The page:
Time: Wednesdays 12:15 - 14:00
Place: Library, Tårnbygningen
12 November 2014
SCOTT BREMER: Understanding the climate and its impacts in northeast Bangladesh. Citizen scientists in action
Bangladesh is one of the most vulnerable countries in the world to the threats of climate change. Many Bangladeshi communities are highly dependent on agriculture for their livelihoods and have weak infrastructure for dealing with extreme weather events, meaning that any variability in the weather can have serious impacts on these communities; ranging from low crop yields to flooding or the spread of infectious diseases. It is important to understand the impacts of current climate variations on Bangladeshi communities, so that they can adapt to future climate change. The TRACKS Project focuses on communities in northeast Bangladesh, where there is high uncertainty about climate variation, particularly associated with the monsoon and its impacts on the community.
Scott Bremer's background is in natural resource management and environmental governance, with focus on integrated coastal management and aquaculture. This began with a short career as a coastal planner in New Zealand local government before he began working in research. His research draws on the particular lessons for environmental governance offered by the philosophy of science, science and technology studies, and the fields of practical ethics, including environmental, agricultural and food ethics. More recently his research focus changed direction to lead the NFR-funded TRACKS project, mobilising both science and local knowledge on climate and its impacts in northeast Bangladesh.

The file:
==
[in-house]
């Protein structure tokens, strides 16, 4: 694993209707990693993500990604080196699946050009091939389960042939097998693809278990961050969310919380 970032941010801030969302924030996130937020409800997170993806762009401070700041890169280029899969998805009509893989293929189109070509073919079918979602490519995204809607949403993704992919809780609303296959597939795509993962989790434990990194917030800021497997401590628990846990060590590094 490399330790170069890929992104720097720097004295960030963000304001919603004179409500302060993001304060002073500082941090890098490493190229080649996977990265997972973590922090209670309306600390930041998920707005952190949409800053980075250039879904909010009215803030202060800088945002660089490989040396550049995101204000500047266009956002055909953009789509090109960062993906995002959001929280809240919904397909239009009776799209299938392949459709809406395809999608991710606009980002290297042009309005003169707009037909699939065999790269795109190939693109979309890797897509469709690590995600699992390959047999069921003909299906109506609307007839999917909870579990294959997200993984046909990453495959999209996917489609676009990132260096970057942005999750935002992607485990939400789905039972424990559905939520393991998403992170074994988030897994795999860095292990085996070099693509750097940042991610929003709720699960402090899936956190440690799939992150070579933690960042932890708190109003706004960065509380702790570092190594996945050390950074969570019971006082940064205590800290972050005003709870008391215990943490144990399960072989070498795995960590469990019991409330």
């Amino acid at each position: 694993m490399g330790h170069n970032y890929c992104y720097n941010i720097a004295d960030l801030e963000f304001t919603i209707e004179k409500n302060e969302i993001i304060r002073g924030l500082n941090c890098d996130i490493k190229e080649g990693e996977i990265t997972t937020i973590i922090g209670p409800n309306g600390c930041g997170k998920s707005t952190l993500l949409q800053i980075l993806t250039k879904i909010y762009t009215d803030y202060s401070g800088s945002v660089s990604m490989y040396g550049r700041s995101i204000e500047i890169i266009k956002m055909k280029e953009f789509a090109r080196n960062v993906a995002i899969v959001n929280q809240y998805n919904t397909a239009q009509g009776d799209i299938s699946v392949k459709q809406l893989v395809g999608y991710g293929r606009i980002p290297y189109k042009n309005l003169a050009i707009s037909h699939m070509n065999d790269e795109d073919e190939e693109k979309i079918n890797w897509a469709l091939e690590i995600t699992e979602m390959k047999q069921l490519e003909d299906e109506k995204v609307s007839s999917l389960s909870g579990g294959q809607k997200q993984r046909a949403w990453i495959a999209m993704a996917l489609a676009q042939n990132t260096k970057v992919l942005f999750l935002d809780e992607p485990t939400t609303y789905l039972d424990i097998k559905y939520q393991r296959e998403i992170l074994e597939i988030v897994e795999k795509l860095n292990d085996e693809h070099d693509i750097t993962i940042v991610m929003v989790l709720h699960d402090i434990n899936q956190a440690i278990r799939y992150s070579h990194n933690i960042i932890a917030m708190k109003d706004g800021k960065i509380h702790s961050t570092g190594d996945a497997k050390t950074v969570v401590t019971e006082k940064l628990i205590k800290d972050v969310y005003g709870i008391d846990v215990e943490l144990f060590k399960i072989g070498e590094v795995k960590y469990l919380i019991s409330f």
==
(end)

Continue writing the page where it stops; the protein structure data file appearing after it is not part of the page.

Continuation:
26 November 2014
INGER-LISE SAGLIE and BEATA SIROWY: Planning Ethics: three perspectives
Moral judgments and ethical choices are an integral part of planning practice - nearly every aspect of planning can be considered in terms of good and bad, or right and wrong. This is generally acknowledged in planning theory, which has long since departed from seeing planning as a value-free, technical activity. In this contribution we wish to discuss three types of approaches to planning ethics, reflecting three major, competing positions within normative ethical discourse:
- A deontologist approach, guided by understanding of one's duties and others' rights.
- A consequentialist approach, focused primarily on the effects of a given action.
- A virtue approach – least addressed and perhaps most needed today – based on the Aristotelian ideal of phronesis, practical wisdom.
All three approaches will be illustrated with examples of actual ethical dilemmas planners face in their everyday practice.
Inger-Lise Saglie is Professor of town- and country planning and Head of Department at the Department of Landscape Architecture and Spatial Planning. Her research areas are environmental concerns in urban development, planning and planning processes, democracy and participation in planning.
Beata Sirowy is a postdoctoral fellow at the Department of Landscape Architecture and Spatial Planning, where she is working as a part of a project team studying conflicts in a compact city development. She completed her doctoral studies at AHO in 2010 with a thesis on phenomenological concepts in architecture. Her educational background includes both architecture/urban design and in philosophy, and her research interests lie at the intersection of these disciplines.
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